7. Be organized.
This takes effort to maintain but the results are worth it. I started to save ten minutes daily by keeping my wardrobe tidy. Time saved is time gained to break a cycle of lateness, or give room to divert from the mundane. It sounds trivial but knowing exactly where to find your half slip, or having a clean kitchen can significantly improve your sense of well-being.
8. Call in the reserves.
Seek help, accept assistance. Many of us have someone we can trust our children with, at least for a short while. Those moments can become life and breath to a woman about to lose her wits.
9. Reclaim your space.
Establish a place that’s yours, at least for the time you’re in it. Impossible? Then reclaim some brain space. Relax your mind. Jot things down that you don’t want to forget. Then forget them.
10. Sleep well, eat well, exercise when you can.
Stop the mindless scrolling in the name of ‘thawing out’. Turn off your phone, TV, laptop and let God’s Light replace these lesser lights of distraction. Be silent. Breathe. Don’t worry about inconsistency. So you eat your kid’s left over breakfast and paid for a month of gym membership three months ago. This week try to do a little better. And do the same thing next week. Take the stairs. Make a plan. You just might be able to stick to it.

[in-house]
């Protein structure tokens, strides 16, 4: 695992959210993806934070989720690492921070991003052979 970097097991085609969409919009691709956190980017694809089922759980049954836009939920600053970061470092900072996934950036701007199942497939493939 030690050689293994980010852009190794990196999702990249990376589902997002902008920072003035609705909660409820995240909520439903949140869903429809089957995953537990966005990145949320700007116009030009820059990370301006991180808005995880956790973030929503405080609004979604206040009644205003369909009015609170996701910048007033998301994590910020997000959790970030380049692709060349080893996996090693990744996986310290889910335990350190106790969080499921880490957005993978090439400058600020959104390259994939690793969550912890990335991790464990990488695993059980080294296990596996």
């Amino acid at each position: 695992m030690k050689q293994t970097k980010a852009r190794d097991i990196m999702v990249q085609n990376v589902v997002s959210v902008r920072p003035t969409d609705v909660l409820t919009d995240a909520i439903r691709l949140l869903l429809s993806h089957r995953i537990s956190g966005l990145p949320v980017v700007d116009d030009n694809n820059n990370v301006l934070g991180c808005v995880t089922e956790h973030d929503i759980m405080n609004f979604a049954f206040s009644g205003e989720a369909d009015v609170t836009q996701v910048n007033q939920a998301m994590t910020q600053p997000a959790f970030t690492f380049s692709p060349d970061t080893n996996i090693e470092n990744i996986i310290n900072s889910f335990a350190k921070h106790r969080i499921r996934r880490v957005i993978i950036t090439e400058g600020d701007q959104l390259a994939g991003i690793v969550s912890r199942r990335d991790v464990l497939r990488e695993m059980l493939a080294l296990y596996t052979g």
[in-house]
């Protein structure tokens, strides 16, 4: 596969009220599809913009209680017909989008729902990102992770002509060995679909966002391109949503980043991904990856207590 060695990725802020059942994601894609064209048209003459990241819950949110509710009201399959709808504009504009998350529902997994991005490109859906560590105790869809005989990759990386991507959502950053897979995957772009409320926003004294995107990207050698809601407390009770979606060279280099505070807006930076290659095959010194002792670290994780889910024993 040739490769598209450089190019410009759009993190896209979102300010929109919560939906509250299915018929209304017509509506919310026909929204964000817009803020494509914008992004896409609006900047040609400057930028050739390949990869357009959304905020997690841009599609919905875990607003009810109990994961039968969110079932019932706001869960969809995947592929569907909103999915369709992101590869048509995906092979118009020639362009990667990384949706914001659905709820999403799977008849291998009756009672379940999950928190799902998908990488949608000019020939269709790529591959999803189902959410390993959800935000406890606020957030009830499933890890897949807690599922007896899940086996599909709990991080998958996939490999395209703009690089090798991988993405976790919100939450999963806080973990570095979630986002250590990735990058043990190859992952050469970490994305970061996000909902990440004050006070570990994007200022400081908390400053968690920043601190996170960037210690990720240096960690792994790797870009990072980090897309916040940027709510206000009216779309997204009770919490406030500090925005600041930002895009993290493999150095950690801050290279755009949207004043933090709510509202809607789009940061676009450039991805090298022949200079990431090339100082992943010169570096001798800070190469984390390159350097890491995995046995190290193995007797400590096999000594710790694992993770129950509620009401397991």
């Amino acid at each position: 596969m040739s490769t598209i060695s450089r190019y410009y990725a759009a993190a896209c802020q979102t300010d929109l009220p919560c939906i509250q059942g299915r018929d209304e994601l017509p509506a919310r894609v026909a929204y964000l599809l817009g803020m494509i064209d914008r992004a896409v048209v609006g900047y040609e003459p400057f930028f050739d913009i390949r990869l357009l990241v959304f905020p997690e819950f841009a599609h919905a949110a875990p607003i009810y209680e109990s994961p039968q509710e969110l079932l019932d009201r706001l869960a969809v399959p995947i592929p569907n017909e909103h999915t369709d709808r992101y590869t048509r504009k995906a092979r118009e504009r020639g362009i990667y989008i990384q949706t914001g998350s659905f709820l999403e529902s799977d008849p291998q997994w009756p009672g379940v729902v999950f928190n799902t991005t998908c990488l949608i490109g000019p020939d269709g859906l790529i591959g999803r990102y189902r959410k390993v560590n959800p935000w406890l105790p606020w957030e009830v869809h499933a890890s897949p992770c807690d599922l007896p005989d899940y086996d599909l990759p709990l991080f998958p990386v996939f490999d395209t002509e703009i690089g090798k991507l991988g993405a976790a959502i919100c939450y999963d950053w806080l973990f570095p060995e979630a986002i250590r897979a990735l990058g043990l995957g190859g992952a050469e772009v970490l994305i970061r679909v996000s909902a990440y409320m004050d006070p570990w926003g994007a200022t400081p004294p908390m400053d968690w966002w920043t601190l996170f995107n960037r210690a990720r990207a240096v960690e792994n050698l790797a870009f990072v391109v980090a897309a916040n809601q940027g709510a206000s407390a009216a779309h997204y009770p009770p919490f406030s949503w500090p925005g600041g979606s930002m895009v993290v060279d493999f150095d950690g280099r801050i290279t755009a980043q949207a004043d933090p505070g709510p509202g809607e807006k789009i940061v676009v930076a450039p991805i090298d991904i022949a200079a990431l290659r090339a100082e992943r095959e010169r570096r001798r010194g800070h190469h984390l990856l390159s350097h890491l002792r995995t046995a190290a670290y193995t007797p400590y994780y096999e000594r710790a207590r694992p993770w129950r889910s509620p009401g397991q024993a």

11. Enjoy something, guilt free.
Find your funny bone. Manic moms stop smiling, they stop laughing. Have some fun. Read something, learn something, keep growing.
12. Escape wherever possible.
Get outside your situation physically if able. Take a trip, take a drive, go get your feet ‘did’ for goodness sake. One friend loves grocery shopping – it may seem like work, but to her it’s an escape. Date your husband. Journal, sing, dance, run. Remember to come back.
13. Combine tasks.
Worst case scenario you can combine tasks. Ironing all day? Put a YouTube video on and let it teach you something new. Spend half your life commuting? Make your front seat your prayer corner. Children attached to your apron strings? Find an activity you all can enjoy. Let them play in the park while you sip a snow-cone. Though not ideal, me-time needn’t always equal alone time.
Ok, I’m not naive. With three boys below seven, I know it’s easier said than done but do the best you can do for yourself, without neglecting your responsibilities. Do it for yourself, and for those you love most, so you can better embrace your season and the beauty that lies therein.
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Tao Howard Parent Blogger
Tao Howard is a little ‘crazy’ – by nature and by circumstance. The wife of one husband and mother of three boys with seemingly endless energy, she is 99% Bajan, 1% Trinidadian and a second generation purple lover and good food lover. Tao is passionate about good design, writing, and helping young people navigate, sustain and preserve their lives and relationships. Most of all she loves Jesus and worshiping Him in various expressions.